Gas Laws – Ideal Gases
The Main Gas Laws
The three main gas laws are stated below:
Boyle’s law: The volume of a fixed amount of gas maintained at a constant temperature is inversely proportional to the gas pressure:
P ∝ 1/V or P = k/V or P*V = k (moles n and temperature T constant) (1)
Equation (1) shows that the product of the pressure and volume of a fixed amount of gas at a constant temperature T is a constant k.
Charles’ law: The volume of a fixed amount of gas at constant pressure is directly proportional to the temperature T (Kelvin)
V ∝ T or V = c * T (where c, pressure P and moles n constant) (2)
Avogadro’s law: Equal volumes of different gases compared at the same temperature and pressure contain equal numbers of molecules.
V ∝ n (P and T constant) (3)
By combining (1), (2) and (3) above into one proportionality:
V ∝ n*T/P (4)
Proportionality (4) can be replaced by an equality if a proportionality constant R would be included:
V = R*n*T/P or P*V = n*R*T (5)
This proportionality constant is known as the gas constant R.
Any gas that obeys (1), (2) and (3) will also obey equation (5) which is called the ideal gas equation (Fig. I1) . All gases that obey this equation are called ideal gases.
Under suitable conditions some real gases do approach the behavior of ideal gases and make equation (5) very useful.
Fig. I1: Interrelationship of the gas laws. Any gas that obeys (1), (2) and (3) will also obey equation (5) which is called the ideal gas equation |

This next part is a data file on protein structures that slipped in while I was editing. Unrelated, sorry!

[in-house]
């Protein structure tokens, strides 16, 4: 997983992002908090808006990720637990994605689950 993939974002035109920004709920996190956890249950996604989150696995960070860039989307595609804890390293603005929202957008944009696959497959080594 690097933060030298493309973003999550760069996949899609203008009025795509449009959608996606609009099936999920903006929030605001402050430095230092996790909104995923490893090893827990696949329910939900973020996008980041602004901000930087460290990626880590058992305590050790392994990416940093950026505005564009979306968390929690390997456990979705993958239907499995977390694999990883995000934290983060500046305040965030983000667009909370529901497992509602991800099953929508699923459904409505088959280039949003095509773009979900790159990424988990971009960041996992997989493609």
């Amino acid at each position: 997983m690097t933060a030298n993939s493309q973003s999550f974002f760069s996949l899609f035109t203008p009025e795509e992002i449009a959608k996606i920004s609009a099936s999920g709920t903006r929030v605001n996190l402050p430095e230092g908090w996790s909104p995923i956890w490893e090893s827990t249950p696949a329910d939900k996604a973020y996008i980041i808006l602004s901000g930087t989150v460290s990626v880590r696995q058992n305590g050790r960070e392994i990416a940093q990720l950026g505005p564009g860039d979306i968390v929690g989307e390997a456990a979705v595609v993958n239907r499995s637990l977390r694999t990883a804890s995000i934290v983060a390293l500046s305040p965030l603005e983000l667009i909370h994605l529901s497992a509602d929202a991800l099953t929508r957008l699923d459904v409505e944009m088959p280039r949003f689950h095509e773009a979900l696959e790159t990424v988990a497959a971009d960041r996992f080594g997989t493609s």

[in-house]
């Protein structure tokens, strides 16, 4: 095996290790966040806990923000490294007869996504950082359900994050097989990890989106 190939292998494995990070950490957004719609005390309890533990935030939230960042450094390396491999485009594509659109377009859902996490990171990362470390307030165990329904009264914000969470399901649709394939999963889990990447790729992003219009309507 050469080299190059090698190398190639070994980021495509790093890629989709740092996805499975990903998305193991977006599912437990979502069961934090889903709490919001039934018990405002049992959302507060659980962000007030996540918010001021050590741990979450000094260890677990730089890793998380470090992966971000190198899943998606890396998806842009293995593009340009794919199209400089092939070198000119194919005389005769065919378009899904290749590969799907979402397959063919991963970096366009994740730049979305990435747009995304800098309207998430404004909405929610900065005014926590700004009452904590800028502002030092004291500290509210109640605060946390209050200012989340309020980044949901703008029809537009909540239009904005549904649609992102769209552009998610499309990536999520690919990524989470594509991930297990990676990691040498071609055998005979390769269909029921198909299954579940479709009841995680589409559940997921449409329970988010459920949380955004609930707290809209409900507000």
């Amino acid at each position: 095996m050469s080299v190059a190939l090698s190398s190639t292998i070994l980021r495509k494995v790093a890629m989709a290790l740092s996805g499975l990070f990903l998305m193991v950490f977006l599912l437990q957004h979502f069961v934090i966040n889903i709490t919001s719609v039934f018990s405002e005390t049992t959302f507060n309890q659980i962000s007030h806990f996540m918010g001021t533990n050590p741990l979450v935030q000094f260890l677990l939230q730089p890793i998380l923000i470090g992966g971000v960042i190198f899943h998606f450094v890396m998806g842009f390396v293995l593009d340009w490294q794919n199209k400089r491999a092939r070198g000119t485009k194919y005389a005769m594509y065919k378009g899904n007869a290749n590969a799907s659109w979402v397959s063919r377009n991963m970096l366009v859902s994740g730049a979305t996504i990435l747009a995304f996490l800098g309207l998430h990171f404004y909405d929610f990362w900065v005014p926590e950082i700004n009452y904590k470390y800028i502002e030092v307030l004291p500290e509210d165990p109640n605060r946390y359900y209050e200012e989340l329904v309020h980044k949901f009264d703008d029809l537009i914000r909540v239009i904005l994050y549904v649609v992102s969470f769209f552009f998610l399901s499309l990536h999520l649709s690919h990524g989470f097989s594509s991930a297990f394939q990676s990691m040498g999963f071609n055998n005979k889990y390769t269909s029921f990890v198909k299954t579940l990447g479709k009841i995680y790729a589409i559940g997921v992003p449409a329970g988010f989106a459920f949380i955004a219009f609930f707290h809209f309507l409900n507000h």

The ideal gas equation can be used to establish molecular weights of gases. For this purpose it is helpful to alter the equation slightly by substituting where n (moles of gas) with its equivalent m/MW (where m is the mass of gas and MW its molecular weight) to get the following equation:
P*V = (m/MW)*R*T (5a)
A solved example regarding the determination of the molecular weight of an ideal gas is presented in the following video:
Other Gas Laws
Some other gas laws of note are Raoult’s law, the law of Gaseous Diffusion, Graham’s law and Gay Lussac’s law.
Raoult’s law states: i) the partial pressure of a solute is proportional to the mole fraction of the solute in the solution and ii) the vapor pressure of a solution is directly proportional to the mole fraction of solvent present.
P_{soln} = x_{solvent} * Po_{solvent} (6)
Where P_{soln} the observed vapor pressure of the solution
Po_{solvent} the vapor pressure of the pure solvent
xsolvent is the mole fraction of the solvent in the solution
From equation (6) can be derived that for a solution that contains half solute molecules and half solvent molecules – xsolvent is 0.5 – the vapor pressure of the solution would be half of the vapor pressure of the solvent.
The effect of the solute on the vapor pressure of a solution gives us a convenient way to “count” molecules and thus provides a means for experimentally determining molar masses. Suppose a certain mass of a compound is dissolved in a solvent, and the vapor pressure of the resulting solution is measured. Using Raoult’s law, we can determine the number of moles of solute present. Since the mass of this number of moles is known, we can calculate the molar mass.
Relevant Posts
References
David W. Oxtoby, H.P. Gillis, Alan Campion, “Principles of Modern Chemistry”, Sixth Edition, Thomson Brooks/Cole, 2008
Ralph H. Petrucci, “General Chemistry”, 3rd Edition, Macmillan Publishing Co., 1982
Key Terms
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